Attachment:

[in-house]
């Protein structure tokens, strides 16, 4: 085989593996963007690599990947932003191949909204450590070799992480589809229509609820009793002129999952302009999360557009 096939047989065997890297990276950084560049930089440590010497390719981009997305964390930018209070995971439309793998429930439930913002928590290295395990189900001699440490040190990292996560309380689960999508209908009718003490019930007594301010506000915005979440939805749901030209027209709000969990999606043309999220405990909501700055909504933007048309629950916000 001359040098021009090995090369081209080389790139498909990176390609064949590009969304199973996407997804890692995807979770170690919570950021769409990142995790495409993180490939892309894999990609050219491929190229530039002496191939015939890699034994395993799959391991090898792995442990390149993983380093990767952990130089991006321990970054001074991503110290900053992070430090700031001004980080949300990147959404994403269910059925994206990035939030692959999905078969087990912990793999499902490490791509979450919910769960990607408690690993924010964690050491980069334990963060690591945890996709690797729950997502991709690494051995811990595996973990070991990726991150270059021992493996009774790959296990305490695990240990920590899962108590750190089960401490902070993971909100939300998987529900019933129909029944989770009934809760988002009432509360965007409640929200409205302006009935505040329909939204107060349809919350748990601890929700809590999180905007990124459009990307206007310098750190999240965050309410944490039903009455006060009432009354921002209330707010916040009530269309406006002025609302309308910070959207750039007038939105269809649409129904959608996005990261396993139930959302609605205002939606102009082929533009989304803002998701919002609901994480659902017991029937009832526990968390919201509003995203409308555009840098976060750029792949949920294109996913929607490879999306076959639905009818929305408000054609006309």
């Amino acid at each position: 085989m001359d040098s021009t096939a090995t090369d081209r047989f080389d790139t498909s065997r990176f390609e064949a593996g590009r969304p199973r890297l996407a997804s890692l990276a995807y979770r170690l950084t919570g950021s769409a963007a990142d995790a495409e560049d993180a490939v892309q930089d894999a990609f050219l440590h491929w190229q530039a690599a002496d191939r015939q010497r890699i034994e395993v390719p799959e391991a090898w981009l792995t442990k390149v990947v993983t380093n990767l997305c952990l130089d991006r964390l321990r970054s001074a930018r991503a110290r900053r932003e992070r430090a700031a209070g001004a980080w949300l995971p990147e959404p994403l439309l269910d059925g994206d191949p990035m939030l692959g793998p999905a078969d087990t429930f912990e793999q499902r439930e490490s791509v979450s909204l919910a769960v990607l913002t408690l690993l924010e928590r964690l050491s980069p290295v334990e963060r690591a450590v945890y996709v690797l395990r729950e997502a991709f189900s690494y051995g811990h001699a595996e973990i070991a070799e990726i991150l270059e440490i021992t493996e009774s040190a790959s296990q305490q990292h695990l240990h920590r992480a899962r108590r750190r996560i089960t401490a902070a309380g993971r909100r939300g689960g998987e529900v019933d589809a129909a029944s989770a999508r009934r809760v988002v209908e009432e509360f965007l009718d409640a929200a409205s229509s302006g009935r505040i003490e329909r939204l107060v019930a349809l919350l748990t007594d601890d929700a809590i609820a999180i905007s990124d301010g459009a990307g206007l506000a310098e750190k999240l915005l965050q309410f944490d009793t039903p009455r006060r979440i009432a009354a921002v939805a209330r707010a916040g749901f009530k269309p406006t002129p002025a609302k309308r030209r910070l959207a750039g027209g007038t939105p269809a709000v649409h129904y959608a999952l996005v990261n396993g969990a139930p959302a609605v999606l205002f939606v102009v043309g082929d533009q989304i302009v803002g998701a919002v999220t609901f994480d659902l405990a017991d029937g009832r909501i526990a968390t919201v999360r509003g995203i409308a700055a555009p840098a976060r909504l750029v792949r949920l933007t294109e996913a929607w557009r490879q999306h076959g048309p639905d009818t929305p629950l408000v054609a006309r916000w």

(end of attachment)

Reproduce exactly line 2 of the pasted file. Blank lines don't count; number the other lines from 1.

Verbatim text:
């Protein structure tokens, strides 16, 4: 085989593996963007690599990947932003191949909204450590070799992480589809229509609820009793002129999952302009999360557009 096939047989065997890297990276950084560049930089440590010497390719981009997305964390930018209070995971439309793998429930439930913002928590290295395990189900001699440490040190990292996560309380689960999508209908009718003490019930007594301010506000915005979440939805749901030209027209709000969990999606043309999220405990909501700055909504933007048309629950916000 001359040098021009090995090369081209080389790139498909990176390609064949590009969304199973996407997804890692995807979770170690919570950021769409990142995790495409993180490939892309894999990609050219491929190229530039002496191939015939890699034994395993799959391991090898792995442990390149993983380093990767952990130089991006321990970054001074991503110290900053992070430090700031001004980080949300990147959404994403269910059925994206990035939030692959999905078969087990912990793999499902490490791509979450919910769960990607408690690993924010964690050491980069334990963060690591945890996709690797729950997502991709690494051995811990595996973990070991990726991150270059021992493996009774790959296990305490695990240990920590899962108590750190089960401490902070993971909100939300998987529900019933129909029944989770009934809760988002009432509360965007409640929200409205302006009935505040329909939204107060349809919350748990601890929700809590999180905007990124459009990307206007310098750190999240965050309410944490039903009455006060009432009354921002209330707010916040009530269309406006002025609302309308910070959207750039007038939105269809649409129904959608996005990261396993139930959302609605205002939606102009082929533009989304803002998701919002609901994480659902017991029937009832526990968390919201509003995203409308555009840098976060750029792949949920294109996913929607490879999306076959639905009818929305408000054609006309």